HL Deb 30 June 2004 vol 663 cc9-10WS
The Lord President of the Council (Baroness Amos):

My honourable friend the Parliamentary Under-Secretary of State for International Development (Mr Gareth Thomas) has made the following Written Ministerial Statement.

I have placed in the Libraries of both Houses copies of the new UK Government paper Increasing access to essential medicines in the developing world: UK Government policy and plans. This paper is published by the Department for International Development (DfID) on behalf of seven government departments—the Department of Health, Department of Trade and Industry, the Foreign and Commonwealth Office, Her Majesty's Treasury, the Inland Revenue, the Patent Office and DfID. These departments worked together to deliver the paper.

The lack of access to essential medicines in developing countries is one of the most pressing global health issues. Tackling this could save millions of lives every year. The World Health Organisation (WHO) estimates that as many as 4 million lives could be saved each year in Africa and south-east Asia with improved access to medicines. However, while some encouraging progress has been made in recent years, there remains a limited supply of affordable medicines and inadequate health systems to deliver them in many developing countries, and a continuing shortage of new products to meet developing country health needs.

We have strengthened collaboration and policy coherence across government to address this issue and have jointly agreed next steps. These are outlined in the paper, and cover four areas:

  1. 1. Support to developing countries through the UK development assistance programme, with a focus on increasing poor people's access to health services;
  2. 2. Trade policy, focusing on supporting developing countries in understanding and making use of the flexibilities within World Trade Organisation (WTO) rules governing intellectual property;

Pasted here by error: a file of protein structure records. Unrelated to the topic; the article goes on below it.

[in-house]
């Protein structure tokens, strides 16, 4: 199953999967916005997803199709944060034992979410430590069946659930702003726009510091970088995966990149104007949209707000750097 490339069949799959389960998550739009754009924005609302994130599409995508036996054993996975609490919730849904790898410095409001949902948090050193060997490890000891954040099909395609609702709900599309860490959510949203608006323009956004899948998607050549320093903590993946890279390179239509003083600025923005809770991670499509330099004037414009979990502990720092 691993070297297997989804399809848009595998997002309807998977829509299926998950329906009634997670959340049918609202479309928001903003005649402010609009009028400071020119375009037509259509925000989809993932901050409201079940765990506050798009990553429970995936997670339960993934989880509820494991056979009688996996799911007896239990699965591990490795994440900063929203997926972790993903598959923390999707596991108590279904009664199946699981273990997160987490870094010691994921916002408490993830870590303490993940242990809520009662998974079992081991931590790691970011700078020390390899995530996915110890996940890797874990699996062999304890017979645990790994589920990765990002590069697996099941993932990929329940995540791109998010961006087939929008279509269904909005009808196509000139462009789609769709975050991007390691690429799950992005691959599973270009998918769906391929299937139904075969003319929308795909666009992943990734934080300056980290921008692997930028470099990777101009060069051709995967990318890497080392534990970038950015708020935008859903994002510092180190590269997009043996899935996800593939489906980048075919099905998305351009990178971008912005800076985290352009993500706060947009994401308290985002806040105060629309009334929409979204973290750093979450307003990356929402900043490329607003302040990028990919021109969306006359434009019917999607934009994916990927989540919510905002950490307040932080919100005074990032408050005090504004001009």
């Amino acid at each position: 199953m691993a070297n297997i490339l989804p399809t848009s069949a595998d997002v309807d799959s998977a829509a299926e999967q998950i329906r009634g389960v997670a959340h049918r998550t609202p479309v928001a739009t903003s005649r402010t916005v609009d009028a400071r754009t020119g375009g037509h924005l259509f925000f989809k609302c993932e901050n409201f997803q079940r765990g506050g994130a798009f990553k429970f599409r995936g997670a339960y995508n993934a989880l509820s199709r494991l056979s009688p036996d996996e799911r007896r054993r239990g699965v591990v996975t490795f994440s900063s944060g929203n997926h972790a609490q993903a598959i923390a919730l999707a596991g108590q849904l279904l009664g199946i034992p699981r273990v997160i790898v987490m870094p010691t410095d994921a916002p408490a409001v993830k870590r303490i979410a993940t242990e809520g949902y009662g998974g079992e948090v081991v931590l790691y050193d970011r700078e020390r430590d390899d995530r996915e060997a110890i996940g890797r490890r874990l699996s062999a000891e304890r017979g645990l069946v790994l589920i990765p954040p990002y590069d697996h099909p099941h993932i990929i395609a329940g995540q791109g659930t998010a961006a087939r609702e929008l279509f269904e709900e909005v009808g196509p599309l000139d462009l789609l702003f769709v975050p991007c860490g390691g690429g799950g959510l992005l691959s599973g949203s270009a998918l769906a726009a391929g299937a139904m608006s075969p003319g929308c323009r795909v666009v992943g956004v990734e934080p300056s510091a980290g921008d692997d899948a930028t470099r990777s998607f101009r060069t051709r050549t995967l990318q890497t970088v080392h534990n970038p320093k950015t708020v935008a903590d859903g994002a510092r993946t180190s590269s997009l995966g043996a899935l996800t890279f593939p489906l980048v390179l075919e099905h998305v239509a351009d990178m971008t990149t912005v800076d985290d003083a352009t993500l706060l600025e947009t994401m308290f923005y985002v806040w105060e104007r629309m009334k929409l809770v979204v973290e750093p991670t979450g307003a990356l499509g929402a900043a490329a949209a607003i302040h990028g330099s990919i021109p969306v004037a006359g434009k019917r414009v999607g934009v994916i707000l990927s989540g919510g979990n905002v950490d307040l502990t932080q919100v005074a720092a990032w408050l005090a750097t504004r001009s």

3. 3. Engagement with the business community, focusing on work with the pharmaceutical industry, to address the longer-term supply of affordable medicines to developing countries;
  4. 4. Efforts in the UK and internationally to stimulate increased research and development into new medicines and other healthcare products relevant to developing country health needs.

We will, for example: work with UK research institutions to establish a UK funders forum for health research relevant to developing country needs; monitor and evaluate the UK vaccines research relief, a tax credit for the research and development of products for HIV, TB and malaria; work with the pharmaceutical industry to develop a best practice framework, to support and encourage companies in their work to increase access to medicines; implement any necessary legislation within the UK (and EU) to facilitate export to developing countries under compulsory license, if requested, in line with the WTO General Council's decision of 30 August 2003.

Implementation of the paper will require continued collaboration across government. It will also require us to work in partnership with developing country governments, international agencies and donors, civil society, the pharmaceutical and biotechnology industries, the broader private sector and the research community.